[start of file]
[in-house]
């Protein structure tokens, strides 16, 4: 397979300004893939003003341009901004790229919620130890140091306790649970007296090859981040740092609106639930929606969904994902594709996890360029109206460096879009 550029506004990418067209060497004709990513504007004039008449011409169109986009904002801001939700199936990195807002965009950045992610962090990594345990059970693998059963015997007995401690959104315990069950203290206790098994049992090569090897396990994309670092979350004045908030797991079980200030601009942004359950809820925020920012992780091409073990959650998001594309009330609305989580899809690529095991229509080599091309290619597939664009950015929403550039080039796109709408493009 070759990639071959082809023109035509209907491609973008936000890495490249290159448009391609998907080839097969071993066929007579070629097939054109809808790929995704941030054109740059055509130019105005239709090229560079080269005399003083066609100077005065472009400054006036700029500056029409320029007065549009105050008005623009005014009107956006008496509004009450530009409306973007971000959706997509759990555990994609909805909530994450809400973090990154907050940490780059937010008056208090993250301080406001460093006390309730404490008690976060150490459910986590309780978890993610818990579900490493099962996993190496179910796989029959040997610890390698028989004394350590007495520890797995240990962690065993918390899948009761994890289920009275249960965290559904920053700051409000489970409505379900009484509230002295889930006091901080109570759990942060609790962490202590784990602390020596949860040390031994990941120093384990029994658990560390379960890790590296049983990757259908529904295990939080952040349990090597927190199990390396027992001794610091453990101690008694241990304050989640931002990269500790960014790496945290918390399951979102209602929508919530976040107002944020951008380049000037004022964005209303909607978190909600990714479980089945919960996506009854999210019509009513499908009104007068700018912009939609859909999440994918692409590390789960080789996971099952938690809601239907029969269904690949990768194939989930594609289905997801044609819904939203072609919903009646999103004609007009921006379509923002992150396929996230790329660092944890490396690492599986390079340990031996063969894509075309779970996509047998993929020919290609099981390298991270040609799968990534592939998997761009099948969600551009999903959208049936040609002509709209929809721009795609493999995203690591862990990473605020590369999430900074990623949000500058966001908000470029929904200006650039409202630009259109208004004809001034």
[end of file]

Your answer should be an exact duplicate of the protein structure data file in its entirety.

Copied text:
[in-house]
């Protein structure tokens, strides 16, 4: 397979300004893939003003341009901004790229919620130890140091306790649970007296090859981040740092609106639930929606969904994902594709996890360029109206460096879009 550029506004990418067209060497004709990513504007004039008449011409169109986009904002801001939700199936990195807002965009950045992610962090990594345990059970693998059963015997007995401690959104315990069950203290206790098994049992090569090897396990994309670092979350004045908030797991079980200030601009942004359950809820925020920012992780091409073990959650998001594309009330609305989580899809690529095991229509080599091309290619597939664009950015929403550039080039796109709408493009 070759990639071959082809023109035509209907491609973008936000890495490249290159448009391609998907080839097969071993066929007579070629097939054109809808790929995704941030054109740059055509130019105005239709090229560079080269005399003083066609100077005065472009400054006036700029500056029409320029007065549009105050008005623009005014009107956006008496509004009450530009409306973007971000959706997509759990555990994609909805909530994450809400973090990154907050940490780059937010008056208090993250301080406001460093006390309730404490008690976060150490459910986590309780978890993610818990579900490493099962996993190496179910796989029959040997610890390698028989004394350590007495520890797995240990962690065993918390899948009761994890289920009275249960965290559904920053700051409000489970409505379900009484509230002295889930006091901080109570759990942060609790962490202590784990602390020596949860040390031994990941120093384990029994658990560390379960890790590296049983990757259908529904295990939080952040349990090597927190199990390396027992001794610091453990101690008694241990304050989640931002990269500790960014790496945290918390399951979102209602929508919530976040107002944020951008380049000037004022964005209303909607978190909600990714479980089945919960996506009854999210019509009513499908009104007068700018912009939609859909999440994918692409590390789960080789996971099952938690809601239907029969269904690949990768194939989930594609289905997801044609819904939203072609919903009646999103004609007009921006379509923002992150396929996230790329660092944890490396690492599986390079340990031996063969894509075309779970996509047998993929020919290609099981390298991270040609799968990534592939998997761009099948969600551009999903959208049936040609002509709209929809721009795609493999995203690591862990990473605020590369999430900074990623949000500058966001908000470029929904200006650039409202630009259109208004004809001034």